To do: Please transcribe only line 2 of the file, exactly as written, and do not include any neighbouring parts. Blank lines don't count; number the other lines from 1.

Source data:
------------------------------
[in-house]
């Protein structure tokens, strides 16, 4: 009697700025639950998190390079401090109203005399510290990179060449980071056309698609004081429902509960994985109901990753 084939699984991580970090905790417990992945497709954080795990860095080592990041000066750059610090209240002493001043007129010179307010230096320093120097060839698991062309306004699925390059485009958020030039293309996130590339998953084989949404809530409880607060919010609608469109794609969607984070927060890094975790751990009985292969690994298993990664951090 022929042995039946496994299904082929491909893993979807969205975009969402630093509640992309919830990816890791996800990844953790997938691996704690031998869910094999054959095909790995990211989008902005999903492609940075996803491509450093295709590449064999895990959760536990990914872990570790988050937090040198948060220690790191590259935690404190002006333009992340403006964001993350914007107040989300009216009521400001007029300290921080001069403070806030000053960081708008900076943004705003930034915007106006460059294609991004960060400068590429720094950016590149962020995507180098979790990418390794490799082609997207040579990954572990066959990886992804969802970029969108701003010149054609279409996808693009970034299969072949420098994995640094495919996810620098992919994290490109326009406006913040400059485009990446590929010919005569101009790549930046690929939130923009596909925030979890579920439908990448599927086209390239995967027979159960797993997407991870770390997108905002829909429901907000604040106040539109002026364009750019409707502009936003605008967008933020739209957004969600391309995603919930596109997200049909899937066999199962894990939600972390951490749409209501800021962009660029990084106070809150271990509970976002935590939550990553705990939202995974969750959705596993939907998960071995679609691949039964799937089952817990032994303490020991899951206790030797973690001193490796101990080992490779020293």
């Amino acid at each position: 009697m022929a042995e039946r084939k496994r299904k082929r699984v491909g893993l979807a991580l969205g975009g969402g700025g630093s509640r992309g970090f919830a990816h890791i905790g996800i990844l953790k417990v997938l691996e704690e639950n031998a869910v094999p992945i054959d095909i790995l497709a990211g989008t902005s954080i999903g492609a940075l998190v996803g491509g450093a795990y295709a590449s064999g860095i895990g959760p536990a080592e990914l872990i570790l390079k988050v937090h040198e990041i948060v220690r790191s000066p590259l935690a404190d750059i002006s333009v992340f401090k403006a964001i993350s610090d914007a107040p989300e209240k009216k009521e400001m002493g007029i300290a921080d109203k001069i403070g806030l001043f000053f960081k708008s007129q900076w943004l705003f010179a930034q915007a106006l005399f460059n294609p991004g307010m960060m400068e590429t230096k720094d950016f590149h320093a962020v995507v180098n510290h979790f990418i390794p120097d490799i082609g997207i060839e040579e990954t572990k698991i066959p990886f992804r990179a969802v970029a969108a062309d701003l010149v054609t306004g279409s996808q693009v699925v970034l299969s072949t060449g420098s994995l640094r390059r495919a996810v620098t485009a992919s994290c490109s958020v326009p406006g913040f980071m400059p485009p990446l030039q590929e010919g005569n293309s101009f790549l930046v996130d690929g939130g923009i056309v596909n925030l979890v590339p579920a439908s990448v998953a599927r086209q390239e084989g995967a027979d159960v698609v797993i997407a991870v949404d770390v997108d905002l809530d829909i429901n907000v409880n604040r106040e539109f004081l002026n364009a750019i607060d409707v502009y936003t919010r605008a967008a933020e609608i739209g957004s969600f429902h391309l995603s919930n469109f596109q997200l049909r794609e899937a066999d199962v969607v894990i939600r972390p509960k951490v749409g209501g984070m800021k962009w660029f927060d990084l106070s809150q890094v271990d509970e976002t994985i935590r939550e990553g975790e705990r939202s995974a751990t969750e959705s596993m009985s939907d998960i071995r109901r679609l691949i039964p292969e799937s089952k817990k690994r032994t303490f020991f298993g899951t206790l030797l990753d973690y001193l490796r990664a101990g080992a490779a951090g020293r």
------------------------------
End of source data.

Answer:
């Protein structure tokens, strides 16, 4: 009697700025639950998190390079401090109203005399510290990179060449980071056309698609004081429902509960994985109901990753 084939699984991580970090905790417990992945497709954080795990860095080592990041000066750059610090209240002493001043007129010179307010230096320093120097060839698991062309306004699925390059485009958020030039293309996130590339998953084989949404809530409880607060919010609608469109794609969607984070927060890094975790751990009985292969690994298993990664951090 022929042995039946496994299904082929491909893993979807969205975009969402630093509640992309919830990816890791996800990844953790997938691996704690031998869910094999054959095909790995990211989008902005999903492609940075996803491509450093295709590449064999895990959760536990990914872990570790988050937090040198948060220690790191590259935690404190002006333009992340403006964001993350914007107040989300009216009521400001007029300290921080001069403070806030000053960081708008900076943004705003930034915007106006460059294609991004960060400068590429720094950016590149962020995507180098979790990418390794490799082609997207040579990954572990066959990886992804969802970029969108701003010149054609279409996808693009970034299969072949420098994995640094495919996810620098992919994290490109326009406006913040400059485009990446590929010919005569101009790549930046690929939130923009596909925030979890579920439908990448599927086209390239995967027979159960797993997407991870770390997108905002829909429901907000604040106040539109002026364009750019409707502009936003605008967008933020739209957004969600391309995603919930596109997200049909899937066999199962894990939600972390951490749409209501800021962009660029990084106070809150271990509970976002935590939550990553705990939202995974969750959705596993939907998960071995679609691949039964799937089952817990032994303490020991899951206790030797973690001193490796101990080992490779020293």